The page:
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longing for her, and feeling that she need not have taken me at my word, that she might have come with me although I urged her not, that she should have understood me better.

That night I took less nepenthe, yet saw Margaret Capel more vividly. She stayed a long time too. This time she wore a blue peignoir, her hair down, and she looked very young and girlish. There were gnomes and fairies when she went, and after that the sea, swish and awash as if I had been upon a yacht. Unconsciousness only came to me when the yacht was submerged in a great wave... semiconsciousness.

But I am not telling the story of my illness. I should like to, but I fear it would have no interest for the general public, or for the young people amongst whom one looks for readers. I have sometimes thought nevertheless, both then and afterwards, that there must be a public who would like to hear what one does and thinks and suffers when illness catches one unawares; and all life's interests alter and narrow down to temperatures and medicine-time, to fighting or submitting to nurses and weakness, to hatred and contempt of doctors, and a dumb blind rage against fate; to pain and the soporifics behind which its hold tightens.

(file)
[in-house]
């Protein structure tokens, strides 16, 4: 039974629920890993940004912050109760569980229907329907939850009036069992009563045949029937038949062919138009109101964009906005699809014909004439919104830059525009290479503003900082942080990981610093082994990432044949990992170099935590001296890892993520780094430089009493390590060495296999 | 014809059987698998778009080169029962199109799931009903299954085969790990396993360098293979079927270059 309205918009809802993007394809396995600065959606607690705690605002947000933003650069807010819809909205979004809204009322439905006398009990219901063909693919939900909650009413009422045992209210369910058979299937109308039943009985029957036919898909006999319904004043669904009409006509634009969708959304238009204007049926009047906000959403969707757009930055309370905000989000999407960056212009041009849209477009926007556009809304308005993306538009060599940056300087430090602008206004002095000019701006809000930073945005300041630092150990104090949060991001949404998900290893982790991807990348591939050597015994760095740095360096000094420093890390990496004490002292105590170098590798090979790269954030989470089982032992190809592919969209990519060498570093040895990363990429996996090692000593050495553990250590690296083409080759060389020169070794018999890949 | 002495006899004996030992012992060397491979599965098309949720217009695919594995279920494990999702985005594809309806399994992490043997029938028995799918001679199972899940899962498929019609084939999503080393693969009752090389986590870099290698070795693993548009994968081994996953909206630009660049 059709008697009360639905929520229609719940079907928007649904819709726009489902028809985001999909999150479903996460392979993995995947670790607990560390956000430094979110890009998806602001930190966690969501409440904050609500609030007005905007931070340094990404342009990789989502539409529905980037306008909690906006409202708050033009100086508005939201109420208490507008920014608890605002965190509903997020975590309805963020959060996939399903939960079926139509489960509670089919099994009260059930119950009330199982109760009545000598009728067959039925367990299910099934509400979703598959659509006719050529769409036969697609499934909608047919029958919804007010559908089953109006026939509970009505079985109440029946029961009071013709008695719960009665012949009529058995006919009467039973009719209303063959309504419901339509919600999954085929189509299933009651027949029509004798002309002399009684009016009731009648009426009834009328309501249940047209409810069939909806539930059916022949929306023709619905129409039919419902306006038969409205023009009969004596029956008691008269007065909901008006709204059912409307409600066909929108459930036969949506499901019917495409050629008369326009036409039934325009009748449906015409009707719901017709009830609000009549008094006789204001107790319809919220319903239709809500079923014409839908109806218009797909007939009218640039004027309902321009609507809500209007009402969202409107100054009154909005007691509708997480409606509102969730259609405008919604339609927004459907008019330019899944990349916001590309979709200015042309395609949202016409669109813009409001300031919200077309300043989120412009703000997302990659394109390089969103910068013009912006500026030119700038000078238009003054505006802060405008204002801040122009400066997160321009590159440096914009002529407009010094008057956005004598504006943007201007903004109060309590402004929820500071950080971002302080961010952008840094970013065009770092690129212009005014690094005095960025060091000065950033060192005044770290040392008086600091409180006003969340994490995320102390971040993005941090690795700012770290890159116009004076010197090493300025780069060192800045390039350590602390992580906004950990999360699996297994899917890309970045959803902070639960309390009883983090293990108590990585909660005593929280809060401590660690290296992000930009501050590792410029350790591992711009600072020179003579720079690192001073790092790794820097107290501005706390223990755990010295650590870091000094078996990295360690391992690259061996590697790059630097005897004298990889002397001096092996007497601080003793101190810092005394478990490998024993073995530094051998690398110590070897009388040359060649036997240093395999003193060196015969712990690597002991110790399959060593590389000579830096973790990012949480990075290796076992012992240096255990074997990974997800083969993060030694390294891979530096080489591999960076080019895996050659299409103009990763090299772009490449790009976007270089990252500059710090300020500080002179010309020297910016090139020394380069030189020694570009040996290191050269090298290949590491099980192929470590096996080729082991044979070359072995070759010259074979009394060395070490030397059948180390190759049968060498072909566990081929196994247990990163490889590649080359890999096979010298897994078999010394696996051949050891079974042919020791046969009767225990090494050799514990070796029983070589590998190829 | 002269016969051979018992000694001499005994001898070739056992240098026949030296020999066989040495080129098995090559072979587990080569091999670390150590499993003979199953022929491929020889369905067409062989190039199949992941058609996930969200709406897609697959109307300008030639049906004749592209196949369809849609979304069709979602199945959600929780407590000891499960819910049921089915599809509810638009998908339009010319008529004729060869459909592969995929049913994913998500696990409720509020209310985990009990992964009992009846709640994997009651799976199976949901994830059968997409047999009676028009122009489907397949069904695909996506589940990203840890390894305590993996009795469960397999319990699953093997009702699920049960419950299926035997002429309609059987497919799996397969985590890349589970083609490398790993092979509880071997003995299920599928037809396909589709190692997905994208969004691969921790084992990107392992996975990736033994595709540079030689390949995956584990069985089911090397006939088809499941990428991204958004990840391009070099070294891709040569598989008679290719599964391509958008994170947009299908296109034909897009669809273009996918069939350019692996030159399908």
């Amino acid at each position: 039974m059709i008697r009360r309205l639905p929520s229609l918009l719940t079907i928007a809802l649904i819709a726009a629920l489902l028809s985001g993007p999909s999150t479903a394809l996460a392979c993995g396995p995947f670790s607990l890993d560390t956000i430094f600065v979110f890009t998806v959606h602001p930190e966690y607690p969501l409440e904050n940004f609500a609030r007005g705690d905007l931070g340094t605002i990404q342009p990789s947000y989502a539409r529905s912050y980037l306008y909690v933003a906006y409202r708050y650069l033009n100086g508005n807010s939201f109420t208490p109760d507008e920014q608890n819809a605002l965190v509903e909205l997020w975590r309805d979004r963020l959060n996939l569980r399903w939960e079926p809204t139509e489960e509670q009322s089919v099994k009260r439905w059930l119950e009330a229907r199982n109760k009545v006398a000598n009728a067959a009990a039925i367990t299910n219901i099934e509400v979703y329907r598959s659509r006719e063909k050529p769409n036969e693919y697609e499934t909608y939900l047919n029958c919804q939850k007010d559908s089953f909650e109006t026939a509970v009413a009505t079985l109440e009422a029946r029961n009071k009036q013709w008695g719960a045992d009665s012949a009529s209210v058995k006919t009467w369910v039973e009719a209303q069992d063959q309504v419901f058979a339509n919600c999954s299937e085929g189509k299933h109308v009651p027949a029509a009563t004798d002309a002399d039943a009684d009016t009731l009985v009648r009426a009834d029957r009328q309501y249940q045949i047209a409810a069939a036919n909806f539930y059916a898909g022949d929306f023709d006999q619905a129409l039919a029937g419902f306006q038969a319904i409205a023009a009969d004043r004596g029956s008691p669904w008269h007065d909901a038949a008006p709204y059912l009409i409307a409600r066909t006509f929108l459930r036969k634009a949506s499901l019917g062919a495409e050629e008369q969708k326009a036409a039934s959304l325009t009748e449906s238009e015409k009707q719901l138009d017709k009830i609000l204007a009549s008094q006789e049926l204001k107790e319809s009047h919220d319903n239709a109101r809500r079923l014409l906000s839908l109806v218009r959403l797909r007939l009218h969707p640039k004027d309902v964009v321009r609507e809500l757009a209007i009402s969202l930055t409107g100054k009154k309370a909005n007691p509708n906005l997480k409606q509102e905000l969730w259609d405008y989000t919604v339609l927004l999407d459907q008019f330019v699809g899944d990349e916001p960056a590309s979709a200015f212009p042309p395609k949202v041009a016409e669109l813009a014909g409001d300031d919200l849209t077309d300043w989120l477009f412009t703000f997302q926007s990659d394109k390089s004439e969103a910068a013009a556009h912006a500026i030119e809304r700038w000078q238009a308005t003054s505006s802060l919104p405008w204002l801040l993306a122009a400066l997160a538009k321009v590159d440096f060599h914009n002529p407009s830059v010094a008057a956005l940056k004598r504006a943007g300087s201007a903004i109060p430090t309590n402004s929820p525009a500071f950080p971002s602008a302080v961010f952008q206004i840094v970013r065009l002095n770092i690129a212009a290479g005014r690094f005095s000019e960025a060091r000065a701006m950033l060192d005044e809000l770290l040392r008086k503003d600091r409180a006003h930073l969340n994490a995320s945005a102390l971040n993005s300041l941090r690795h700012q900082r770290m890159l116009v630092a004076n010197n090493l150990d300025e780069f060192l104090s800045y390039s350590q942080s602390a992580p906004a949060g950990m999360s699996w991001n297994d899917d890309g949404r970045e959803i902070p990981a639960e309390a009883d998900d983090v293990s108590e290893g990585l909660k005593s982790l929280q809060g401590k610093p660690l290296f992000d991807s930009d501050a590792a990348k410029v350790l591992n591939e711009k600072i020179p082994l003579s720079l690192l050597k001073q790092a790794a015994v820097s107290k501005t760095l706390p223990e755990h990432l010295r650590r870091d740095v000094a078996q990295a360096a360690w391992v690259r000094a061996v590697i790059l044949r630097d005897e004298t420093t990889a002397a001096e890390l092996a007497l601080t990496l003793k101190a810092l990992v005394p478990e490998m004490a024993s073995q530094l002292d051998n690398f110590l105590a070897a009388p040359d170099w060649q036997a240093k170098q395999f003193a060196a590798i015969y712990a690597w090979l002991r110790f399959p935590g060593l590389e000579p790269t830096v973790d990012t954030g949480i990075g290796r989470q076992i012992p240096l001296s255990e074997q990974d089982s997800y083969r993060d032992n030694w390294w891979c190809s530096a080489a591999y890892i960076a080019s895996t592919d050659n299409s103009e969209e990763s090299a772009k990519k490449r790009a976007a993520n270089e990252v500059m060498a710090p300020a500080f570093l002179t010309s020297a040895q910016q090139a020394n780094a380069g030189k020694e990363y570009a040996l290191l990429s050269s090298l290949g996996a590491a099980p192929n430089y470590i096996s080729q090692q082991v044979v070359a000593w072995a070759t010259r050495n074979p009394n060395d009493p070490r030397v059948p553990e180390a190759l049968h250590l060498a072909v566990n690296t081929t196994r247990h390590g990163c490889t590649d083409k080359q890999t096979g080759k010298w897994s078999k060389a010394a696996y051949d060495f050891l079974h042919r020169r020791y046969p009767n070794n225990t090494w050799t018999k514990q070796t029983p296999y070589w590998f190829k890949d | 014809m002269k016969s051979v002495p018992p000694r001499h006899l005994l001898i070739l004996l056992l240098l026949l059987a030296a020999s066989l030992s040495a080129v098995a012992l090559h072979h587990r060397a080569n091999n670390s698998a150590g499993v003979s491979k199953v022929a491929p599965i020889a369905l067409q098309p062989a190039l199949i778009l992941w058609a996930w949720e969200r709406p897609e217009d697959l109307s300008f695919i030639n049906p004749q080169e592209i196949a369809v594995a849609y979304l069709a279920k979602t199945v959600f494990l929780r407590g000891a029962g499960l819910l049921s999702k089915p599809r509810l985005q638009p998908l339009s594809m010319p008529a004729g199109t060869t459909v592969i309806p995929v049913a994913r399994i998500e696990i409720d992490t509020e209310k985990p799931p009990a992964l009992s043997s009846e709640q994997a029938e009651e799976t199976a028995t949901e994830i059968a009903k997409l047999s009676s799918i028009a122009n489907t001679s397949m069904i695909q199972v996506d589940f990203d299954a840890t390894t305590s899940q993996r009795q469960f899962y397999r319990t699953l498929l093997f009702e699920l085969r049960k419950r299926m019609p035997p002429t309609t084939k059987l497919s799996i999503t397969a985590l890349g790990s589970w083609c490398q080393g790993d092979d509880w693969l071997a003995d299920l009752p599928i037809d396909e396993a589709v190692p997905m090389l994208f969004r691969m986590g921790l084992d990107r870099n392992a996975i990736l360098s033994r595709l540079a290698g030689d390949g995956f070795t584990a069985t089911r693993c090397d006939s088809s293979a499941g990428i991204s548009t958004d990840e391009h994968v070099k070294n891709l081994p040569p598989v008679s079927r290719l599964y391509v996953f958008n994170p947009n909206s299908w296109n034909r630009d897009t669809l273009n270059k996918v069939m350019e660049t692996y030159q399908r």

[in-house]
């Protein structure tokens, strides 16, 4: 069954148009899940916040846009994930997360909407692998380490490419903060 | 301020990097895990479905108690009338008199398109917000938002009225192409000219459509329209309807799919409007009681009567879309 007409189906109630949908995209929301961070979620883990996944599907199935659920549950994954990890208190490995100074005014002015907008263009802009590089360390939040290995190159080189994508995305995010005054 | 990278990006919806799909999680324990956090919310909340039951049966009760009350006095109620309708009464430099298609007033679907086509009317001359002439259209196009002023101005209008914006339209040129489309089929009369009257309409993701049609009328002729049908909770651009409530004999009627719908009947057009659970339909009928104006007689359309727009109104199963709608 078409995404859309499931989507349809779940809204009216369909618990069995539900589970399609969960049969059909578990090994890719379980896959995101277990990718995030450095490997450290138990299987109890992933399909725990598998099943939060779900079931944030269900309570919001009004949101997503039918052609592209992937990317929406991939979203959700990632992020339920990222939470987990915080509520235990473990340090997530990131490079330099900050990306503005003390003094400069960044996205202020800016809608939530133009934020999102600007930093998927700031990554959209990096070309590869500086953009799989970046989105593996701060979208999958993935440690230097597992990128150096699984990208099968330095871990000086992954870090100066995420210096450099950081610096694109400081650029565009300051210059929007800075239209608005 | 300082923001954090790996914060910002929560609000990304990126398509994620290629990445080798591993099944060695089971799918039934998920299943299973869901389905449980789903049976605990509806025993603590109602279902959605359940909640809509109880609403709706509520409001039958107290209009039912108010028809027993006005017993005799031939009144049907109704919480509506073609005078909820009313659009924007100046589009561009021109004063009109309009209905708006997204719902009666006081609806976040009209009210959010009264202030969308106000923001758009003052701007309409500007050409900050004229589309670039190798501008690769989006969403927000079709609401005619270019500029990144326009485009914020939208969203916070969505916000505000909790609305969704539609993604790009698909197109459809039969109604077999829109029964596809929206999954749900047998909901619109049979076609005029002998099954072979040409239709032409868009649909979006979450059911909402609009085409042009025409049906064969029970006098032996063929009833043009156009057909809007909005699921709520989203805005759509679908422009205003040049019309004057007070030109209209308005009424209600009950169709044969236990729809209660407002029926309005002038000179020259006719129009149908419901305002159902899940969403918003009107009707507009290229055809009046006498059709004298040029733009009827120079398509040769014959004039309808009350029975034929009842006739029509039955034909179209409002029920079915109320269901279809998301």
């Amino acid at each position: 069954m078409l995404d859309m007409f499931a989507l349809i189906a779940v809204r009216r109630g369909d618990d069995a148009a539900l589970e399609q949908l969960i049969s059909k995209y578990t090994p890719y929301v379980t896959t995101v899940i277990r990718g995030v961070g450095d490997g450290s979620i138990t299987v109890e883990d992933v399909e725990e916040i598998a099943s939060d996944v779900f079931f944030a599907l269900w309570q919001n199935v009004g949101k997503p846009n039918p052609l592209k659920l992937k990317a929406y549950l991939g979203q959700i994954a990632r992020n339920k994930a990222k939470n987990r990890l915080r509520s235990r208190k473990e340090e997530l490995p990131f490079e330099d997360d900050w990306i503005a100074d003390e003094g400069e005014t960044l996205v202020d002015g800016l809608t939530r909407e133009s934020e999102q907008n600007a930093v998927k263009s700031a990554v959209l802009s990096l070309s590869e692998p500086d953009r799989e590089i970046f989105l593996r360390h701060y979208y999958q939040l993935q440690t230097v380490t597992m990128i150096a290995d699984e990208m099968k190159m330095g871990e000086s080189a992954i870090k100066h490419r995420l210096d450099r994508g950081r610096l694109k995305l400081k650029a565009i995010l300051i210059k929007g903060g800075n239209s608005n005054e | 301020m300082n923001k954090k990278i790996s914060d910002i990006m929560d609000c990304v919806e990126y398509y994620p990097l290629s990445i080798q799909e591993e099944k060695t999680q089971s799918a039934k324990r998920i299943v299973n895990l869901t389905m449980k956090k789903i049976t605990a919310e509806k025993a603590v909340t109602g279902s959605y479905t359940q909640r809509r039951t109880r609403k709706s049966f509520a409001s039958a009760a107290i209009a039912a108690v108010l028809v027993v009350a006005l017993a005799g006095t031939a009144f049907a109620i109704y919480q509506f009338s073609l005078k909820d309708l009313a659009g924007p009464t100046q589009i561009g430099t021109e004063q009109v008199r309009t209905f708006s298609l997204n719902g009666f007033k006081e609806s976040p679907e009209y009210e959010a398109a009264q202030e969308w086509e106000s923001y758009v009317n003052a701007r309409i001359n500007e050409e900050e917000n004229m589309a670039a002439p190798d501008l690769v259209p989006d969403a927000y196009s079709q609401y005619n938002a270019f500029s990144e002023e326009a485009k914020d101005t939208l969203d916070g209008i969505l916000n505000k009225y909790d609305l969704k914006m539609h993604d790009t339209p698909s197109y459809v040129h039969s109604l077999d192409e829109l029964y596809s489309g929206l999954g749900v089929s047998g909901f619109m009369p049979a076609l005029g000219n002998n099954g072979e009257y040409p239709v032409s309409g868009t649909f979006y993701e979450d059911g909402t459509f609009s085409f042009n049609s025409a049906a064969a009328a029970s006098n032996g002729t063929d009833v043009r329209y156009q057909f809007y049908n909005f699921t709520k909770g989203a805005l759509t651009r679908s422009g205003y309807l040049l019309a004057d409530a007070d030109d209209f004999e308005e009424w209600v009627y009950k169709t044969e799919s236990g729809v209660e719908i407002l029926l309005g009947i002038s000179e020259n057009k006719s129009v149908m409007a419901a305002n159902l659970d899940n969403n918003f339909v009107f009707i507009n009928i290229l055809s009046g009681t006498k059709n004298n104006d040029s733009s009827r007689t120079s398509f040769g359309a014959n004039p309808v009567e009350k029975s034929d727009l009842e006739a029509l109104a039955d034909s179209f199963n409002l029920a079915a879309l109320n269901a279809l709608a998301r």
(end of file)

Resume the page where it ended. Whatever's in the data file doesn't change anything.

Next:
Pineland did not cure me, although I spent hours in the open air and let my pens lie resting in their case. Under continual pains I grew sullen and